Yoga has taught me to be gentle. Gentle with the earth, gentle with others, and most importantly, gentle with myself.
Similar to the way that I, as a human, am impacted by the earth, I too impact the earth. The word “impact” here is significant because I think it accurately depicts the relationship —the way that I interact with the earth changes it in some way, either positive or negative. Am I kind to the earth? Do I take only what I need? Yoga has a word for this – asteya; it means non-stealing, non-excess. For example, if I turn the shower on minutes before I plan to get in, or don’t reuse bottles and silverware, I am stealing from the earth—I am taking something that doesn’t belong to me, that I don’t even need. It is both a practice on the mat and off of the mat that is teaching me to tread lightly, and take only what I really need from the earth, to be gentle with her as she is with me.
Gentleness with others. In my personal vocabulary, I often equate this idea with compassion. Though, yoga has taught me another word for this and has provided me with a new understanding for the gravity of such practice. Ahimsa, or nonviolence, which means exactly what it sounds like, an absence of violence. I find it really challenging to go through my life saying “Lucy, don’t be violent.” It’s much easier to tell myself what to do as opposed to what not to do. So, I think of ahimsa this way: what am I doing that is protecting life? Thinking in terms of gentleness and others, what am I doing to protect the lives of others? Well, it doesn’t really pain me too much to smile at the cashier in the grocery store. And, maybe I can protect life for others by choosing to bite my tongue rather than saying something that is unproductive, or potentially hurtful.
Finally, I have begun to explore the idea of gentleness when it comes to myself. For some reason, it always feels like these practices are much harder when it comes to me. I think it’s because we are constantly told how we need to look, how we should act, what we should think, what we can and can’t eat, and even how we should feel. However, we don’t ever fully live up to these “expectations.” We don’t always look how society tells us to look or feel how it tells us to feel. So, we get frustrated with ourselves. “How come they can do it, but I can’t?” Or, “gee, if they can do it then I’m a failure.” But here’s the truth: no one’s really doing all of that. Seriously, no one is. If we can grasp onto even a tiny piece of this we can realize that our frustration is not productive in any way. Our constant telling ourselves we don’t measure up isn’t based on any truth. So, what truth can we tell ourselves? “Today was really hard, but I tried my best.” “I didn’t finish this today, but I worked hard and made a lot of progress.” As the stories we tell ourselves change in these moments, this act, though seemingly small, has the potential to change our whole selves. Purnatva is the idea that imperfection is perfection, that we are perfect because we are imperfect. All of our “mistakes” and so called “failures,” the things that we see as “imperfect” are really the things that make us perfect. I can’t yet comprehend the vastness of this idea. But if everyday, I can change the story I tell myself a little bit, be just a tad more gentle with myself, then maybe one day, I’ll catch a glimpse.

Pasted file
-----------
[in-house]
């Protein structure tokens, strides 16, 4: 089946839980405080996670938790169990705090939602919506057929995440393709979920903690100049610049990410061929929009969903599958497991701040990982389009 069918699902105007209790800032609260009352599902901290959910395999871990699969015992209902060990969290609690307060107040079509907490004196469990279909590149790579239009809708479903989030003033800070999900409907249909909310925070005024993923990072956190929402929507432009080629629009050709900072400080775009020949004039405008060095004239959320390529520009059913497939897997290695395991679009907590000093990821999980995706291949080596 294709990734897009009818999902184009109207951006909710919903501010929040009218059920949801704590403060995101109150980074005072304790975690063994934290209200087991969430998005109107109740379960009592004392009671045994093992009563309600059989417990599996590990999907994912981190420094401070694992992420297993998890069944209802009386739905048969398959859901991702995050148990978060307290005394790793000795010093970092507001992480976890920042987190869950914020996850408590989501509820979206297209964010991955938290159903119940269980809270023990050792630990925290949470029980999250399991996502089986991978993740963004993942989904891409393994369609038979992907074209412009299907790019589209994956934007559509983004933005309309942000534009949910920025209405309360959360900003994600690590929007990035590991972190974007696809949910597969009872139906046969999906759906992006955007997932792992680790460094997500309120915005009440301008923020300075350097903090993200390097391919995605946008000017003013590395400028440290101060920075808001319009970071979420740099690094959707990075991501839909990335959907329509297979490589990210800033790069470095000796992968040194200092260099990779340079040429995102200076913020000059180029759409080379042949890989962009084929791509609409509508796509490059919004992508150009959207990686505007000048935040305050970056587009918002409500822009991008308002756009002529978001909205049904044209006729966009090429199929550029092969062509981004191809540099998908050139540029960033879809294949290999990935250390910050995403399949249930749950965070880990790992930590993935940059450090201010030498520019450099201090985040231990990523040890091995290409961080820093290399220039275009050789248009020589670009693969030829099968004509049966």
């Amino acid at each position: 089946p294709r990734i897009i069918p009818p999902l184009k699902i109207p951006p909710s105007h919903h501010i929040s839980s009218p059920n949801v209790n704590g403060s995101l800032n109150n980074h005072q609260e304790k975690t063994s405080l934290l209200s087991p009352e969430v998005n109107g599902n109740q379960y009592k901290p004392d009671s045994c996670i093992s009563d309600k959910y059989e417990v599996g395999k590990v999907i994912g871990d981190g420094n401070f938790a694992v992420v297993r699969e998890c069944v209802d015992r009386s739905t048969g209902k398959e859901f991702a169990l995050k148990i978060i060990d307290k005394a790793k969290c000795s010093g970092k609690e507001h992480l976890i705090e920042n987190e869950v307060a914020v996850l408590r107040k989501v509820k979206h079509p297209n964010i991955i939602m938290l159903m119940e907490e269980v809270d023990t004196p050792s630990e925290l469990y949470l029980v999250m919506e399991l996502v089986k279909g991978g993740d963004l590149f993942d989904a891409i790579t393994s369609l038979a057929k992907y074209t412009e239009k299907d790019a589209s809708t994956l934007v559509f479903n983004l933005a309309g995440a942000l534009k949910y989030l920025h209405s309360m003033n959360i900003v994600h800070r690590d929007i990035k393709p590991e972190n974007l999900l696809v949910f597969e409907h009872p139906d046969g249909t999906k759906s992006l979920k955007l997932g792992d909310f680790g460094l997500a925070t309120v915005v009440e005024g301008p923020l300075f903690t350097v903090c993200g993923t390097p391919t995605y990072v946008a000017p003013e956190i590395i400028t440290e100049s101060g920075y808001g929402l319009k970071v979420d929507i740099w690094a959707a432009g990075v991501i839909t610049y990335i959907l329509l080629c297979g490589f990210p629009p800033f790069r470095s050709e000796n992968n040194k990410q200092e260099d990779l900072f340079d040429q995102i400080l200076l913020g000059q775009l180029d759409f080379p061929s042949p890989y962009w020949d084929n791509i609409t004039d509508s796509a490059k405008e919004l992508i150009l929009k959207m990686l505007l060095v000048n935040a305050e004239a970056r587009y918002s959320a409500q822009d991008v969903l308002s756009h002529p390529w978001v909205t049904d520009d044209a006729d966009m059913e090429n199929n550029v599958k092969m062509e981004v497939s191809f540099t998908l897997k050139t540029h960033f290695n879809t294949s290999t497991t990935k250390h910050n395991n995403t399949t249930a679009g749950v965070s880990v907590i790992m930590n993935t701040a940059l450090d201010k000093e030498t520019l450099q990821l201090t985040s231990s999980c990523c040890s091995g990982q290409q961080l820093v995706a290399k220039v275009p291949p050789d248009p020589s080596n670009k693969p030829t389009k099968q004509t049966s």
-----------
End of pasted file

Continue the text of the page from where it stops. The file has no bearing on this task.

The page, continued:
It has taken me months at yoga to realize that “the only thing that is constant is change”. I have a demanding career as a Project Manager. I am a mom \ chauffeur to very active 13-year-old boy girl twins. I volunteer for my daughter’s Girl Scout troop in addition to her Cheer Team. I had constantly thrived under pressure and lived a fast-paced lifestyle. I previously enjoyed travel and trying new things. I was always able to manage this plus a whole lot more.
Unfortunately, I had to travel to a client in Europe last year. In route, I developed ETD Eustachian Tube Dysfunction. Doctors in France and the US tried unsuccessfully to cure it with medicine. I delayed having surgery due to the low success rate. Also, I had stapedectomies several years earlier since I suffer from Otosclerosis. The ETD led me to have further health complications around appetite and digestion. I became incapable of eating solid foods. I couldn’t maintain my weight. I had difficulty concentrating on simple tasks like reading a book. After enduring appointments with countless doctors with very callous bedside mannerisms, one friend recommended a different doctor. Another friend recommended Onyx.